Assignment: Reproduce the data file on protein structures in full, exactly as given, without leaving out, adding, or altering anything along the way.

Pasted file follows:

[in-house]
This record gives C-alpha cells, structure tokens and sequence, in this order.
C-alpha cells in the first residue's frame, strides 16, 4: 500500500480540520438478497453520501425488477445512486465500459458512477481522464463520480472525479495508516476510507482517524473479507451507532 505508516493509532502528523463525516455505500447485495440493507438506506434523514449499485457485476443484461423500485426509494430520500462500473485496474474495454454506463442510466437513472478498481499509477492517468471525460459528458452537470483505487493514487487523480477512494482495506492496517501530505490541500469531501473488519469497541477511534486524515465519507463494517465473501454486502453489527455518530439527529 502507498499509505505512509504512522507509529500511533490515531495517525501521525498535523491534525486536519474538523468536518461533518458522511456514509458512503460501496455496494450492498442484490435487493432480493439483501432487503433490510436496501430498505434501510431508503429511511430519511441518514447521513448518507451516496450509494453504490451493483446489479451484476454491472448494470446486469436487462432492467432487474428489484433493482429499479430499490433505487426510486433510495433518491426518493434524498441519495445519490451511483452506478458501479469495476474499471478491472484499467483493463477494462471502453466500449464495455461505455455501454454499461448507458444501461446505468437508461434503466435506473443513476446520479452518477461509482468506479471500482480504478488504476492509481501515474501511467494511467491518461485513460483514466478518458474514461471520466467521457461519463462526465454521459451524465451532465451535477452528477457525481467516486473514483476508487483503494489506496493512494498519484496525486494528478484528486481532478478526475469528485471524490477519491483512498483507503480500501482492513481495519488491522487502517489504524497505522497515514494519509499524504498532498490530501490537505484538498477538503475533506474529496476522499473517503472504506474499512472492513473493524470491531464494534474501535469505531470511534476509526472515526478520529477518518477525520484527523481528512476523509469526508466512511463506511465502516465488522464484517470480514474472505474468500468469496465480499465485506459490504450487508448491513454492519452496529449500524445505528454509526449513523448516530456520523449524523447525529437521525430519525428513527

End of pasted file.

[in-house]
This record gives C-alpha cells, structure tokens and sequence, in this order.
C-alpha cells in the first residue's frame, strides 16, 4: 500500500480540520438478497453520501425488477445512486465500459458512477481522464463520480472525479495508516476510507482517524473479507451507532 505508516493509532502528523463525516455505500447485495440493507438506506434523514449499485457485476443484461423500485426509494430520500462500473485496474474495454454506463442510466437513472478498481499509477492517468471525460459528458452537470483505487493514487487523480477512494482495506492496517501530505490541500469531501473488519469497541477511534486524515465519507463494517465473501454486502453489527455518530439527529 502507498499509505505512509504512522507509529500511533490515531495517525501521525498535523491534525486536519474538523468536518461533518458522511456514509458512503460501496455496494450492498442484490435487493432480493439483501432487503433490510436496501430498505434501510431508503429511511430519511441518514447521513448518507451516496450509494453504490451493483446489479451484476454491472448494470446486469436487462432492467432487474428489484433493482429499479430499490433505487426510486433510495433518491426518493434524498441519495445519490451511483452506478458501479469495476474499471478491472484499467483493463477494462471502453466500449464495455461505455455501454454499461448507458444501461446505468437508461434503466435506473443513476446520479452518477461509482468506479471500482480504478488504476492509481501515474501511467494511467491518461485513460483514466478518458474514461471520466467521457461519463462526465454521459451524465451532465451535477452528477457525481467516486473514483476508487483503494489506496493512494498519484496525486494528478484528486481532478478526475469528485471524490477519491483512498483507503480500501482492513481495519488491522487502517489504524497505522497515514494519509499524504498532498490530501490537505484538498477538503475533506474529496476522499473517503472504506474499512472492513473493524470491531464494534474501535469505531470511534476509526472515526478520529477518518477525520484527523481528512476523509469526508466512511463506511465502516465488522464484517470480514474472505474468500468469496465480499465485506459490504450487508448491513454492519452496529449500524445505528454509526449513523448516530456520523449524523447525529437521525430519525428513527